Wednesday, November 16, 2005


Machinima: A New Type of Videogame

The last four online movie recommendations have all been machinima. Basically they are short movies made by recording video games as the players act out scenes in the game, and then editing them and adding voice actors. Two of the movies I linked to were made using the Halo first-person-shooter video games, and two were made using The Sims 2. Right now machinima is made with video games that were never designed to be used as movie making devices; creative hobbyists and artists have just taken games intended for a different purpose and used them to make movies.

I think there is a market for a “video game” that essentially is a machinima movie making kit. Most video games are just that, games. But historically there have been “games” sold for video game consoles that were really just a tool to let the game user create something. The old Atari 2600 had a game cartridge that allowed the user to write computer programs in the BASIC language*. Nintendo had a game cartridge called Mariopaint that let the user create drawings, music, and even animation. The first video featuring the popular web cartoon character Homestar Runner was created using Mariopaint. A machinima movie making kit would be a “game” in the tradition of these previous video game creative environments rather than a traditional game that you can win by scoring points or eliminating opponents. Think of it as a virtual version of the LEGO MovieMaker Set or a Fisher-Price “My First Movie Camera” PXL-2000.

I think a successful machinima movie making game for today’s video game consoles would combine features of first-person-shooters like Halo 2 (which give users very good real-time control of the virtual actors) with features of simulation games like The Sims 2 (which gives users very good control over what the game environment looks like). Users would be able to design virtual movie sets, props, and characters by creating and furnishing buildings, landscaping the outdoors, customizing vehicles, and designing & costuming virtual actors in the “The Sims 2” style of play with a set builder toolbox. Once the set, props, and characters are created a director’s toolbox would allow the user to plan various scenes and special effects similar to the way Rainbow Six allows players to plan military raids. Putting the game in “actor mode” would allow the users to act out the scenes by furiously manipulating their video game controls in an attempt to get the virtual actors to hit their marks and respond to each other, similar to the way that users control characters in first-person-shooters while trying to get them to shoot weapons and dodge enemies. Alternatively, some or all of the virtual actors could be put on automatic so that they move and emote to the director’s plan without any human intervention. A post-production toolbox would allow the user to edit the video he created and add voices (or other sounds). Lastly, a smart video game company would also have a website for users to upload their finished movies, review other people’s movies, compare notes on techniques, and trade custom created characters, sets, and props.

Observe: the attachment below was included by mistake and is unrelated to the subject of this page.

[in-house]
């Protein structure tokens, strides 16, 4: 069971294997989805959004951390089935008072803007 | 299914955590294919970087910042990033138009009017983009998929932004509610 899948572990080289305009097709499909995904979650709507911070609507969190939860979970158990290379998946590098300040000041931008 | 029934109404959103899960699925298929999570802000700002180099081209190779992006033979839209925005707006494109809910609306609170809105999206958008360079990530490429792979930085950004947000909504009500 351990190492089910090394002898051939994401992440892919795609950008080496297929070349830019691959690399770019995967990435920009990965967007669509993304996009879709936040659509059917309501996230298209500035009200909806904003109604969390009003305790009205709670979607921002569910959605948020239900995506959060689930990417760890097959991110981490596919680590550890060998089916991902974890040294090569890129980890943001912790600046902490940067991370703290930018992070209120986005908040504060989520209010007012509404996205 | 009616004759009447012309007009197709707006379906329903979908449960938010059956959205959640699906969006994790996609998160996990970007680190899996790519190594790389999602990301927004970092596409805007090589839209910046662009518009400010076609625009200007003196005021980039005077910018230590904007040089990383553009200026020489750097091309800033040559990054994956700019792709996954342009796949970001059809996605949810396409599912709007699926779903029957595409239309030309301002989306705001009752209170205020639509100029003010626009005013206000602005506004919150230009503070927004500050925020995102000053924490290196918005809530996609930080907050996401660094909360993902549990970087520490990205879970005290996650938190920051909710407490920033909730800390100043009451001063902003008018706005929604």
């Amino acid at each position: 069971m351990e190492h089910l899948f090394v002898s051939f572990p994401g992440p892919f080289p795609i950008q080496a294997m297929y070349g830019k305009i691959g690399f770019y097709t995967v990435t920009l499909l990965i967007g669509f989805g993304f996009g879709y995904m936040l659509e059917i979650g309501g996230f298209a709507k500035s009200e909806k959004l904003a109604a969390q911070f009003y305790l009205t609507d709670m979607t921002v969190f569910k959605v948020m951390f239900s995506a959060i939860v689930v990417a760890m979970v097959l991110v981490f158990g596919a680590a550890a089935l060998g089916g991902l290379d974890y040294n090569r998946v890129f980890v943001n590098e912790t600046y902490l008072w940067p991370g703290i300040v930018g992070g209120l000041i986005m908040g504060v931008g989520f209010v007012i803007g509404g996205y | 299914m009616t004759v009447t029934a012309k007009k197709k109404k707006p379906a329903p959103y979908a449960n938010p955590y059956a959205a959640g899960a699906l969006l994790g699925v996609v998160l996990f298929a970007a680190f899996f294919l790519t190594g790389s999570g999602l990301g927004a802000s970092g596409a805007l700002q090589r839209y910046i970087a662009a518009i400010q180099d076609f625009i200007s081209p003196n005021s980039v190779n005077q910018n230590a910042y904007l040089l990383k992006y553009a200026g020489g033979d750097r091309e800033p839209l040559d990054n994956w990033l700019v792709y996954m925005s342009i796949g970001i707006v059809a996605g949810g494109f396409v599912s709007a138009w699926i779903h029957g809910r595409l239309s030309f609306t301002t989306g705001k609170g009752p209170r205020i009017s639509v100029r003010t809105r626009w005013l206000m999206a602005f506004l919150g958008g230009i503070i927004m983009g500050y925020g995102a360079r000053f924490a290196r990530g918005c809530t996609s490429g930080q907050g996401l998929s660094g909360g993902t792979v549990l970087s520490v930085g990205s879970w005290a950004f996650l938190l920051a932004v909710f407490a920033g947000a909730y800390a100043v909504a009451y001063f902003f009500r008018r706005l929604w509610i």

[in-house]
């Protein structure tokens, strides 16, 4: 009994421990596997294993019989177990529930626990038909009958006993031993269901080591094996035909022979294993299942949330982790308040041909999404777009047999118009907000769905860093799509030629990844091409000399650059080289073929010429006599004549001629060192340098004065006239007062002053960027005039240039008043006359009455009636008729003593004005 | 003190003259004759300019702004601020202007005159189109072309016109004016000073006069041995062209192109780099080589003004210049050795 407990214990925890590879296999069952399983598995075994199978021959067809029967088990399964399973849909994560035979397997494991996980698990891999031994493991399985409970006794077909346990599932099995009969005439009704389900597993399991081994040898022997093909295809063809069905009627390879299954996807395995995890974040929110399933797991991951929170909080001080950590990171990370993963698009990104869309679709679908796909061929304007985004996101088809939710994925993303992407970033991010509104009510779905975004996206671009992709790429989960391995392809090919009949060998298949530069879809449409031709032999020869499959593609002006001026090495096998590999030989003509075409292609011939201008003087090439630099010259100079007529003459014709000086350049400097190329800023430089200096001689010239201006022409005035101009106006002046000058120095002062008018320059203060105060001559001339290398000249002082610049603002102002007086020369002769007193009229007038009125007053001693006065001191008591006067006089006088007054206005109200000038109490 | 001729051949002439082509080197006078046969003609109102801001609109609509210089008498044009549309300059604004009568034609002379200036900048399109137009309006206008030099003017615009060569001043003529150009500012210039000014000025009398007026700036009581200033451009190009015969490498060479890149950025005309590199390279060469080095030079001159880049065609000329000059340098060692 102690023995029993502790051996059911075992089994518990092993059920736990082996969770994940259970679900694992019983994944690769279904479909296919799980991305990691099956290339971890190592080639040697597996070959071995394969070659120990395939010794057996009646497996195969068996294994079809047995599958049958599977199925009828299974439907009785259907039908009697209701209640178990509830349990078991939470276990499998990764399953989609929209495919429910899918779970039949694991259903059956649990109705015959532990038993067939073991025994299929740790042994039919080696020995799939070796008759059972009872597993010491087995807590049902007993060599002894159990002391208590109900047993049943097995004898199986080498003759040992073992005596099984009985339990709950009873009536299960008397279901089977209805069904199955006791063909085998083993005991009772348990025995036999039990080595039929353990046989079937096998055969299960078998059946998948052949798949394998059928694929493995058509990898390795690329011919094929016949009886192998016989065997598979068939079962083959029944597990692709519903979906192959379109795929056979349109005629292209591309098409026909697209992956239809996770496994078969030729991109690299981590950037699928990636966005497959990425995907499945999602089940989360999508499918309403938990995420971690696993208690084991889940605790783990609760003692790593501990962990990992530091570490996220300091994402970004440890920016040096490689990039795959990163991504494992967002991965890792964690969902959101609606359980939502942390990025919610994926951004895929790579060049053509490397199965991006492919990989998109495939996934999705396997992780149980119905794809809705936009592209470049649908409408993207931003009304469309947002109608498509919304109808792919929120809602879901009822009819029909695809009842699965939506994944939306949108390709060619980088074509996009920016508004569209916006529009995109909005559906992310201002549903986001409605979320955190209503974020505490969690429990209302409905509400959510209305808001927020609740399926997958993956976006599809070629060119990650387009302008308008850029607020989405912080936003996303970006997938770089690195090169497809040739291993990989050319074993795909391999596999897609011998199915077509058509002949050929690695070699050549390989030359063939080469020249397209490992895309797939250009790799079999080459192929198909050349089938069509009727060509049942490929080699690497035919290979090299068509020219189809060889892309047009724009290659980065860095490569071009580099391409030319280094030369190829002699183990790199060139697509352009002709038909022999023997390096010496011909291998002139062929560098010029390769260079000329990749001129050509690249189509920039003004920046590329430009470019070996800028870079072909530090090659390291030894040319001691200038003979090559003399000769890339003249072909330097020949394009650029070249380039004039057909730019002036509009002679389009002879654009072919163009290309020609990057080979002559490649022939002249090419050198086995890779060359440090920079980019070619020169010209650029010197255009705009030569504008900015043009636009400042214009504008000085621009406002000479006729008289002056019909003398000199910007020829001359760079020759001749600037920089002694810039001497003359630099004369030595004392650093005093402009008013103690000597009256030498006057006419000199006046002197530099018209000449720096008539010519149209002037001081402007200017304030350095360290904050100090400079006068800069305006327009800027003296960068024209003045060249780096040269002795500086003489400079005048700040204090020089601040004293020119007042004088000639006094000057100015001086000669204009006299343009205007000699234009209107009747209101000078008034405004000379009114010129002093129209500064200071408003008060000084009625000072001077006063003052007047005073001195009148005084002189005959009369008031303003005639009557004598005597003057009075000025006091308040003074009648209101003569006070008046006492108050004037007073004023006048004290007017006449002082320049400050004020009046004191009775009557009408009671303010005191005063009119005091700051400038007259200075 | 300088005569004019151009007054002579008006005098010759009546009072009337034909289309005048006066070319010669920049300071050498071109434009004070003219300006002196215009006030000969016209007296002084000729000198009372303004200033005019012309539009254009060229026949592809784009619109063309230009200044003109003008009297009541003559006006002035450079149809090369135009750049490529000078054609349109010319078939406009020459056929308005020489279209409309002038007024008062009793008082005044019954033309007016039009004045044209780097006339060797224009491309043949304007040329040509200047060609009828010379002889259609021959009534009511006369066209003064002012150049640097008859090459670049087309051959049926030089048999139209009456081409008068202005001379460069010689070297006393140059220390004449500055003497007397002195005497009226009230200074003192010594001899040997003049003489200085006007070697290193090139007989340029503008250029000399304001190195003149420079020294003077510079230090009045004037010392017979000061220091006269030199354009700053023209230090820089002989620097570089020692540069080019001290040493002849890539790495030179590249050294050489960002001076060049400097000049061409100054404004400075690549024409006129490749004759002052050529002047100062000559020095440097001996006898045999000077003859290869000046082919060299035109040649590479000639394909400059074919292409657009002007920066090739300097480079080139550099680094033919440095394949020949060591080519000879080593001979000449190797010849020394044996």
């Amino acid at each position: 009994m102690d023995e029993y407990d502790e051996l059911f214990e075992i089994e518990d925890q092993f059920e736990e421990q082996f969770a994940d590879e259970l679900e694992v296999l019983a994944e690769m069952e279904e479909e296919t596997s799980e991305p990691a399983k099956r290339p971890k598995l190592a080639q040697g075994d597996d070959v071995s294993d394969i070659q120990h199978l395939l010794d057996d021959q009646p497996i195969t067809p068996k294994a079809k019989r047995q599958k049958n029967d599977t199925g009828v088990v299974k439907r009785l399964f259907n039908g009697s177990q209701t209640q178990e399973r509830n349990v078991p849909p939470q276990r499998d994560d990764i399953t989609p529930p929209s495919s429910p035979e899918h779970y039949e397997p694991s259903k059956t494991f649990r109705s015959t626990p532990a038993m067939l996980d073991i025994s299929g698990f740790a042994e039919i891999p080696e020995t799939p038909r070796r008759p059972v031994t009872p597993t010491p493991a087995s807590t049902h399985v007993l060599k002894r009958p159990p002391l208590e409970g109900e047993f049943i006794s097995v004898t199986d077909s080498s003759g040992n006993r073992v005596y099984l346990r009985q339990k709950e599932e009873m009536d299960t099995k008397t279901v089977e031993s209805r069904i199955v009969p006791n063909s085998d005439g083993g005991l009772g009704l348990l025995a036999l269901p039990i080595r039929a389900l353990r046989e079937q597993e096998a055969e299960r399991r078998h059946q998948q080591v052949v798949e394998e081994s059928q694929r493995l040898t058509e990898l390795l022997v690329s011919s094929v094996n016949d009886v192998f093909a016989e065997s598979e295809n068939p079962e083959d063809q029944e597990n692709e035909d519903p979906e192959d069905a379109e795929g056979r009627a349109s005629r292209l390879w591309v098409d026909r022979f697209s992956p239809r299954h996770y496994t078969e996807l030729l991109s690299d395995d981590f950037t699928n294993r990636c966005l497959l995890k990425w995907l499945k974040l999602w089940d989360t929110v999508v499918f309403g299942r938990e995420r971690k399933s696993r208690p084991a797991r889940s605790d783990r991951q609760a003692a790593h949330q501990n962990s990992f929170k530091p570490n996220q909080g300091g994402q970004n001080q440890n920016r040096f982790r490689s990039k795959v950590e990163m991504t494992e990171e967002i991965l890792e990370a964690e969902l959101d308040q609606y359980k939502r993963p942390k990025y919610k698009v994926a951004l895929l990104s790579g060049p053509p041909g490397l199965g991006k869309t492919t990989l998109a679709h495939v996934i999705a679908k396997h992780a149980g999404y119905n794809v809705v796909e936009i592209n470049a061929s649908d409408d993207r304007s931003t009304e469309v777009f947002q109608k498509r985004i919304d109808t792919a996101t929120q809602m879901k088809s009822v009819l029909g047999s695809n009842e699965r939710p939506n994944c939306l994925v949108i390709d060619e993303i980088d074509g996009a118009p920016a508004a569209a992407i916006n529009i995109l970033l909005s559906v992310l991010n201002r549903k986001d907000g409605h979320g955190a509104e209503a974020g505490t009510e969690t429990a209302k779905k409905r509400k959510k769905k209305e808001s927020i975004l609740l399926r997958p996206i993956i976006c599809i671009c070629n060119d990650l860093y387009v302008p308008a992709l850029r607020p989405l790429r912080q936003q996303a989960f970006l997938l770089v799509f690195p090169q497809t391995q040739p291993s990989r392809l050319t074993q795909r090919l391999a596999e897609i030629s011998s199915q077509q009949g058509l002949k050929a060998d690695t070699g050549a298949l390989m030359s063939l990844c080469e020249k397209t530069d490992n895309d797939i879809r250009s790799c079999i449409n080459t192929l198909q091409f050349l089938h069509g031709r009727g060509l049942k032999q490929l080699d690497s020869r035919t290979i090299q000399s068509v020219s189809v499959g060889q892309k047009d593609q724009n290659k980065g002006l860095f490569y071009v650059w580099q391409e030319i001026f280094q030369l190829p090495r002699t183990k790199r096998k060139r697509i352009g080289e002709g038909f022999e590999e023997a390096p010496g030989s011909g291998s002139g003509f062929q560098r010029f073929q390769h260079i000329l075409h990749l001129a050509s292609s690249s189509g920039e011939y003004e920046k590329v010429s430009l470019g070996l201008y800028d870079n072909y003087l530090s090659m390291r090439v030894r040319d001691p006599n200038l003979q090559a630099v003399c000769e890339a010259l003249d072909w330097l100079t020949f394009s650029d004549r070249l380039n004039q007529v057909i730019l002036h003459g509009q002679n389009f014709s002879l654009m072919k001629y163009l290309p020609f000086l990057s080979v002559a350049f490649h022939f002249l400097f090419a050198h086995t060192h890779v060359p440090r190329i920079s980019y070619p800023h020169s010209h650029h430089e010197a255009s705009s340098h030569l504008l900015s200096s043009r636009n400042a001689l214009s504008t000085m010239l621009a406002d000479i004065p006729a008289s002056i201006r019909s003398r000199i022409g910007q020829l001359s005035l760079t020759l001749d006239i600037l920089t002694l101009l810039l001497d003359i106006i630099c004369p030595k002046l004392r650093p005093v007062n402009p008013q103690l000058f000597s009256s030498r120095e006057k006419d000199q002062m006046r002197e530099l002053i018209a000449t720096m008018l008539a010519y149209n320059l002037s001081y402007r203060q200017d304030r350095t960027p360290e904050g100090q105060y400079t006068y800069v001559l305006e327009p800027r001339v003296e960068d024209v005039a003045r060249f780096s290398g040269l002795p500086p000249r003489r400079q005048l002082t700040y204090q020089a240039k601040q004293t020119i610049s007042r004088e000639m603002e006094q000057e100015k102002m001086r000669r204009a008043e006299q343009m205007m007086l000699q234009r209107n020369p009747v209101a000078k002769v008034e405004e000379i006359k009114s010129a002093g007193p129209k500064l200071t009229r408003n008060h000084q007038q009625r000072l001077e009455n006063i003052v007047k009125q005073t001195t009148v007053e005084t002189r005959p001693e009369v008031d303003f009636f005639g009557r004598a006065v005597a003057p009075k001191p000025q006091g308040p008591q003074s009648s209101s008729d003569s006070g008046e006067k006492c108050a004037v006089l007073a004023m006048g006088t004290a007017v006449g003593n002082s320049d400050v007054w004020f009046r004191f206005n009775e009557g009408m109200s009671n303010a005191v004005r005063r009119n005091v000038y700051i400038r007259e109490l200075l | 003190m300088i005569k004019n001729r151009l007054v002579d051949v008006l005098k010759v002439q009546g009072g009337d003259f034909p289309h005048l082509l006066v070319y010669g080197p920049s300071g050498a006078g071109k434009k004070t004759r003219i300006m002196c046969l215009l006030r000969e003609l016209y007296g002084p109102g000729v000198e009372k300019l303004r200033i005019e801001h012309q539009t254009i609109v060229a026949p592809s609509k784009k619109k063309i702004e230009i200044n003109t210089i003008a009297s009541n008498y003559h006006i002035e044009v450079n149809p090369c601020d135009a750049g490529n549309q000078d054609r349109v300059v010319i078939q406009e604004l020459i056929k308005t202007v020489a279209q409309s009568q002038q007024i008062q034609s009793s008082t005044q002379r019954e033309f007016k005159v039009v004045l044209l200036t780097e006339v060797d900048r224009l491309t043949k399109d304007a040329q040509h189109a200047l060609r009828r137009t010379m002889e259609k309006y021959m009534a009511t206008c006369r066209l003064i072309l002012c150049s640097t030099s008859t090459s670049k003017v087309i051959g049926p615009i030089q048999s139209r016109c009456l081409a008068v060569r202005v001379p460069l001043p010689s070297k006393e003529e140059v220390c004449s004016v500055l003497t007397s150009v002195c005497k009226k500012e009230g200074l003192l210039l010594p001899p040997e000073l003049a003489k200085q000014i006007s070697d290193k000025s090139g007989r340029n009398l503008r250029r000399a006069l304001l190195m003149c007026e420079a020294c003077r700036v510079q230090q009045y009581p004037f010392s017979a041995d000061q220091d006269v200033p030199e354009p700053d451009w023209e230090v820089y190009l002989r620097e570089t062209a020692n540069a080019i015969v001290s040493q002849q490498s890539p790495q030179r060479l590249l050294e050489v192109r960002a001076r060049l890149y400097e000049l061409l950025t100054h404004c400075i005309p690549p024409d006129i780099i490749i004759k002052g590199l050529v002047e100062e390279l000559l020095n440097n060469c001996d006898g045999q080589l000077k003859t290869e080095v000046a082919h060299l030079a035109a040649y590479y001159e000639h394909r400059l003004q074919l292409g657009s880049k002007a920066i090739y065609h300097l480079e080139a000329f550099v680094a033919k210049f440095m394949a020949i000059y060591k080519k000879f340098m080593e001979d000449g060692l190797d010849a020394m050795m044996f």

The key to such a game, I think, would be flexibility. Some users would just want to boot up a blank “Our Town” set, put it in “actor mode” and start improvising scenes with each other. Other users might want to create very elaborate scenes, environments, or effects in the director’s toolbox or set builder toolbox and not even try their hand at virtual acting at all. A well done machinima movie making game would accommodate them all.

* Which seems like any easy “game” for someone to remake for today’s gaming consoles, and it would let a whole new demographic of people develop a better understanding of how computers really function. I wonder how popular that would be. I also wonder if it would be worth some private organization producing such a game just for the educational benefits it would provide. If anyone really decides to make one of these, please don’t make it for PASCAL!


Update: Here is a link to the 2005 Machnima Awards, if you want to see some of the best examples of the hobby. Hattip: Through The Looking Glass. Also, there was a very primitive version of this in the early 1990's called Stunt Island but it focused just on making and filming stunts, not whole movies. There is also some of this functionality in the new game The Movies, which is a simulation of managing a movie studio. There, making movies is part of the larger game not an end in itself and the user has correspondingly much less powerful tools and less flexibility than in the "game" I propose here. They did think to make good use of their website as a user community, though.

Maybe not a trackback, but I added a link to your site in my machinima post :)
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